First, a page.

June 22, 2003
June 22, 2003
June 25, 2003
8.10.1 - 8.10.10
A Webware for Computer Graphics Education
Mustafa Sanver, Erik Gillespie, Li Yang
This paper presents live and interactive webware for online learning of computer graphics concepts. A list of demos is provided. Each demo presents a concept in computer graphics by showing a 3D real world scene beside a 2D rendering scene with a list of graphics functions. Each demo allows users to interactively change the parameters and the order of execution of these graphics functions. Changing the parameters of the functions will produce the 2D rendering result from the 3D real world scene. The visual effects of user interaction will be reflected immediately in the 3D real world scene and the 2D rendering result. The webware was written by using the GL4Java library that provides native OpenGL binding for Java. Nate Robin’s well-known demos were implemented. These include translation, projection, light effect, texture mapping, and so on. New demos were also developed with pedagogical considerations in mind to emphasize the differences between model transformation and view transformation. Although the webware is designed for computer graphics learning the methodology is generic and can easily be applied to other disciplines or courses that require heavy visual presentation. This webware reflects our long-term efforts to develop web-based course material to show principles and techniques in computer science in an interactive way. We did this by having the related algorithms run live in the background and allowing students to interact with them in a web browser.
Computer technology and the Internet are rapidly evolving and changing the way people do things in many disciplines including higher education in computer science. How computer education may benefit from technology is a main concern of this paper. Many methods are proposed for effective teaching and learning. This paper will discuss the convergence of technology and computer science education. We will focus on an introductory computer graphics course. Webware created for this purpose will be presented in detail.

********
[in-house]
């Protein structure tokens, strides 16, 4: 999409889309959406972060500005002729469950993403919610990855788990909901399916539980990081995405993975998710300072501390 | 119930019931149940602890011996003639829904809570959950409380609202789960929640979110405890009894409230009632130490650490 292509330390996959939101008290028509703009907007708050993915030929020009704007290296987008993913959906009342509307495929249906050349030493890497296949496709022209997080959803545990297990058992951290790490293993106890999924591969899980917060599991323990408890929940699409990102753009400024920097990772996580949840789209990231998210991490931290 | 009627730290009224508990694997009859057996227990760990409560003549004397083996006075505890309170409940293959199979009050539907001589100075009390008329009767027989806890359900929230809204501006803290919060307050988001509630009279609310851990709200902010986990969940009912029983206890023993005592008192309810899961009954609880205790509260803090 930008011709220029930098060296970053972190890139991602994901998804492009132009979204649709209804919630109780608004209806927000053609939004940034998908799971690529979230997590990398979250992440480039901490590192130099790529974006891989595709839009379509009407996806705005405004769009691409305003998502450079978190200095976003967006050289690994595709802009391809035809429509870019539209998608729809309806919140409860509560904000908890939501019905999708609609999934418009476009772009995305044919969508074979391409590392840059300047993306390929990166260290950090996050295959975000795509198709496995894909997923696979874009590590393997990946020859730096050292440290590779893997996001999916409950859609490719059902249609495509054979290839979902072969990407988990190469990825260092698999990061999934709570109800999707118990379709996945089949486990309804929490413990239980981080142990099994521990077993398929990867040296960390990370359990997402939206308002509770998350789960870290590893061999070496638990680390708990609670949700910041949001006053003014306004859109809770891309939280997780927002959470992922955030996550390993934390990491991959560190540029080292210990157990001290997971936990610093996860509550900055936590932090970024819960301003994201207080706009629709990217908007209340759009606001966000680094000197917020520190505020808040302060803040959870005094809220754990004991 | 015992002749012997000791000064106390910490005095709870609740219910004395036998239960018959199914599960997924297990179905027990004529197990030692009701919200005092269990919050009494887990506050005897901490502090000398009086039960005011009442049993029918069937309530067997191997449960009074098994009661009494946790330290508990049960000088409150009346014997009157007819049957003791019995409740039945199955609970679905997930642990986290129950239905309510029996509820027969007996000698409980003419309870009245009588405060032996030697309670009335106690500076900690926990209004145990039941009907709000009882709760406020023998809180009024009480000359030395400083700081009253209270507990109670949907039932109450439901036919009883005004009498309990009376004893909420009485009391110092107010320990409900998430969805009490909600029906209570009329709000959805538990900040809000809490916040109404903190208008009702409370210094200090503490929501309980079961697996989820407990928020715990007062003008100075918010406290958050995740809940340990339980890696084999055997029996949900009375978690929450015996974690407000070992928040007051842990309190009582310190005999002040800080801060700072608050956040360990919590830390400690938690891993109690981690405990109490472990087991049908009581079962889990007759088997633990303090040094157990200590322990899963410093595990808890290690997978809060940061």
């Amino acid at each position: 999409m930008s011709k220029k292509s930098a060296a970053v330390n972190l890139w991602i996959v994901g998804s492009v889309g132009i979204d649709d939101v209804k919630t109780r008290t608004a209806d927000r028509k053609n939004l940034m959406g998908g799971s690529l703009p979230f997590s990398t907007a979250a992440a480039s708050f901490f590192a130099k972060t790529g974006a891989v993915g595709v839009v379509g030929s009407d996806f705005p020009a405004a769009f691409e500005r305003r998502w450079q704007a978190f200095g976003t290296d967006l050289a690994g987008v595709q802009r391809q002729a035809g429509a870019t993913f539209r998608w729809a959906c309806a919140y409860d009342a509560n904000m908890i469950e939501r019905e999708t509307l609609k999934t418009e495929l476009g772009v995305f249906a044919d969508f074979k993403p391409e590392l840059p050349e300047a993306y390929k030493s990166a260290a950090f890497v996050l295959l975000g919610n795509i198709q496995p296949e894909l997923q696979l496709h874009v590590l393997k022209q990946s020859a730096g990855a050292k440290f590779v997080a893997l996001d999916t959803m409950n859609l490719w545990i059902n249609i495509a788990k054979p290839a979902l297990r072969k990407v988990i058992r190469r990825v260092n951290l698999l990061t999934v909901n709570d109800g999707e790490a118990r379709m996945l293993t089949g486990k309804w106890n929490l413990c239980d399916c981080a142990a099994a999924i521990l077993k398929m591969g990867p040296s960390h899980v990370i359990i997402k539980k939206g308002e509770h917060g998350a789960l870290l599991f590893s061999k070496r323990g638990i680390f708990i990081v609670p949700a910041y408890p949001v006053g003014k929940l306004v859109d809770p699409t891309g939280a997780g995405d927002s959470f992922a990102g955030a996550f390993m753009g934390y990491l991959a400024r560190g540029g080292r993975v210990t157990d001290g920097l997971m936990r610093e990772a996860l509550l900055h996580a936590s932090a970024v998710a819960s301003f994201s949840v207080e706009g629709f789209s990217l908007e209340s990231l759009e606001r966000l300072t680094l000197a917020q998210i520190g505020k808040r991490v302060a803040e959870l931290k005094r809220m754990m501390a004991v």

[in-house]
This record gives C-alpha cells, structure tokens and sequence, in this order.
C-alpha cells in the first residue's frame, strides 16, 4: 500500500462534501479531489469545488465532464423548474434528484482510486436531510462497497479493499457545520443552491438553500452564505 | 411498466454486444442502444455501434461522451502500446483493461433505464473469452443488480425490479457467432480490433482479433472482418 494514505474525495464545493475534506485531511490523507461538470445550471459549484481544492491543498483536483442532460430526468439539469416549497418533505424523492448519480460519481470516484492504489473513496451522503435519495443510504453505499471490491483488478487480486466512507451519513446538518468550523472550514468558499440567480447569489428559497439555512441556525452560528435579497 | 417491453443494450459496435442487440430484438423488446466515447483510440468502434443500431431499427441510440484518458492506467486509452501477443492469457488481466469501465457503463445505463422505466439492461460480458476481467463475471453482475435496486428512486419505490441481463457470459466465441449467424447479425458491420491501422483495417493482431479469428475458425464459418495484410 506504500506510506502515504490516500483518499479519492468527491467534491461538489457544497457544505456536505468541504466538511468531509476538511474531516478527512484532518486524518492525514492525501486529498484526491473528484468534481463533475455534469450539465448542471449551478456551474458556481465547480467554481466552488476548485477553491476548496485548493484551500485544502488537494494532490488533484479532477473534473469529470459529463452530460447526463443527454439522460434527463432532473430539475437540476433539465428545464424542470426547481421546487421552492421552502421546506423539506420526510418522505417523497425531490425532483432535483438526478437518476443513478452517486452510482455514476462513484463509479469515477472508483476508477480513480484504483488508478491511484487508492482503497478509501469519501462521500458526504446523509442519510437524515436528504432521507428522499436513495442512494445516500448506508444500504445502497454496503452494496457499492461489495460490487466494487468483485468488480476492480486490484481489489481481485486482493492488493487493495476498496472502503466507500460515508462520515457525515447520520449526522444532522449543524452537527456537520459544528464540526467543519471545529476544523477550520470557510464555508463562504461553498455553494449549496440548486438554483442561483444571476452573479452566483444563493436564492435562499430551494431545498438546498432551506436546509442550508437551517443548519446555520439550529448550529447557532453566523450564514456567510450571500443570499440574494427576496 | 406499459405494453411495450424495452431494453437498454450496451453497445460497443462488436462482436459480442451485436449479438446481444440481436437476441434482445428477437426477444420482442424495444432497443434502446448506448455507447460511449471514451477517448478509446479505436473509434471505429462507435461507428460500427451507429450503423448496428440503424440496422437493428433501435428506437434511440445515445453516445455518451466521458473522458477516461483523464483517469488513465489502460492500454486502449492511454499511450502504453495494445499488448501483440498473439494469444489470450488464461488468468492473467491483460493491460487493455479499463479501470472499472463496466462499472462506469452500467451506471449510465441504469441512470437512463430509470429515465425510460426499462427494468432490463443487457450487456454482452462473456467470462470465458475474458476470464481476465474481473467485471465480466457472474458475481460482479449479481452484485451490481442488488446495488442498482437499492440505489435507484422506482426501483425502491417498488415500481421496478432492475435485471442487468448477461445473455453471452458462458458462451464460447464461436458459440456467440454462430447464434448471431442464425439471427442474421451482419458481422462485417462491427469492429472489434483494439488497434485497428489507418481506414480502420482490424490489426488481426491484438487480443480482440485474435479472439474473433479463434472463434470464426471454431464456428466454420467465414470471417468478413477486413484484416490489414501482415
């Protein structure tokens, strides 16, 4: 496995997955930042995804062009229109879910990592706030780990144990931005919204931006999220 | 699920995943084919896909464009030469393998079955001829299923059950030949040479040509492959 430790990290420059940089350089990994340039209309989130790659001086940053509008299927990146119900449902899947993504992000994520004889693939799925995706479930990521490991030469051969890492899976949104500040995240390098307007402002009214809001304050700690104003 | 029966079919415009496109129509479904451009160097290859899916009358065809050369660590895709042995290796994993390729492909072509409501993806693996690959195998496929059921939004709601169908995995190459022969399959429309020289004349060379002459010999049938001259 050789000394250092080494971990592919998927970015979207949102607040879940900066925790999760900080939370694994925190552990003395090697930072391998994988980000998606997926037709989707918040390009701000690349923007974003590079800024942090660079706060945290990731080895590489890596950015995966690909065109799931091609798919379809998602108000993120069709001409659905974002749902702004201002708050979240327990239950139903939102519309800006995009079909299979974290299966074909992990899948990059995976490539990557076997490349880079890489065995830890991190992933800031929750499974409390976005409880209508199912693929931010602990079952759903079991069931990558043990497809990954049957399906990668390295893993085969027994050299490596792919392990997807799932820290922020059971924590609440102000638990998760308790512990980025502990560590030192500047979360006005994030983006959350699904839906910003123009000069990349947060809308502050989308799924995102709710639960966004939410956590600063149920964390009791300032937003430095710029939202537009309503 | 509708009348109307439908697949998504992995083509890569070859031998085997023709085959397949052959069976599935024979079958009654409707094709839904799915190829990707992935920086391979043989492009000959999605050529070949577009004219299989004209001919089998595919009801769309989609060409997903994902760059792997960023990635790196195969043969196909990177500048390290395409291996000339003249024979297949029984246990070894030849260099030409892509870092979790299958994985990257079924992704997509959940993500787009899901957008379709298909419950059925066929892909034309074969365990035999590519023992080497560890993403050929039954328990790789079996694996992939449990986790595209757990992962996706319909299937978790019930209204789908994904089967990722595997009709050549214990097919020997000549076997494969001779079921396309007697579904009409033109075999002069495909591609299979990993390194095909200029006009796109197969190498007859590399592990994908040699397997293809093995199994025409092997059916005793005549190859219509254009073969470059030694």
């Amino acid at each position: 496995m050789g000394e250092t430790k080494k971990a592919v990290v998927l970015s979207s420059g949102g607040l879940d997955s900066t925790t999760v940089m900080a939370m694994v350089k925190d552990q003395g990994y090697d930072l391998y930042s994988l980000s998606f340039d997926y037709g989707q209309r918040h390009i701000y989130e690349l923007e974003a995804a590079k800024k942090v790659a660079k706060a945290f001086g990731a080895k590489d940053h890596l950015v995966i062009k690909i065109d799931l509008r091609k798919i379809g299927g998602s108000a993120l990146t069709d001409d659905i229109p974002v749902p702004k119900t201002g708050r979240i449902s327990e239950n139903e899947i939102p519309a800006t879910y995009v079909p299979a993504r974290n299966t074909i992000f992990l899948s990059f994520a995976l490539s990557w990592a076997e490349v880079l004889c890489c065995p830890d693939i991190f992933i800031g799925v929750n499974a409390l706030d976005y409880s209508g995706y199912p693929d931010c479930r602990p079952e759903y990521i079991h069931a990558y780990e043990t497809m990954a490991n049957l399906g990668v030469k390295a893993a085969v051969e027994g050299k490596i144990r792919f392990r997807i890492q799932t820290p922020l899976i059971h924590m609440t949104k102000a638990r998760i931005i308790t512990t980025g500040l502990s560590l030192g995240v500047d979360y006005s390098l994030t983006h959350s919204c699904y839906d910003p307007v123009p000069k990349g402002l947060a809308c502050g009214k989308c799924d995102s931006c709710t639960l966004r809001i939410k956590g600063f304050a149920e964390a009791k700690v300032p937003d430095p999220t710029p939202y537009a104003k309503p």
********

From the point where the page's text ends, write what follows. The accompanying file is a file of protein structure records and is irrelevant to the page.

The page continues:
The Internet and the World-Wide Web have many built-in advantages that make them ideal vehicles to convey knowledge to students. Among these advantages are their multimedia capabilities, support for user interaction, physical location independence, and ubiquity of access. Most importantly, the web presents an opportunity for hands-on experience.
An increasing number of enrollments in computer science and rapid changes in computer technology indicate the great demand for distance learning and online self-learning. Compared to traditional teacher-oriented classroom learning, technology-based learning has advantages. First, it is good for slow learners and classroom-talk-syndrome students. Second, it increases productivity of students by bringing multiple sources of information to the student through the
Proceedings of the 2003 American Society for Engineering Education Annual Conference & Exposition Copyright © 2003, American Society for Engineering Education
Sanver, M., & Yang, L., & Gillispie, E. (2003, June), A Webware For Computer Graphics Education Paper presented at 2003 Annual Conference, Nashville, Tennessee. https://peer.asee.org/11407
ASEE holds the copyright on this document. It may be read by the public free of charge. Authors may archive their work on personal websites or in institutional repositories with the following citation: © 2003 American Society for Engineering Education. Other scholars may excerpt or quote from these materials with the same citation. When excerpting or quoting from Conference Proceedings, authors should, in addition to noting the ASEE copyright, list all the original authors and their institutions and name the host city of the conference. - Last updated April 1, 2015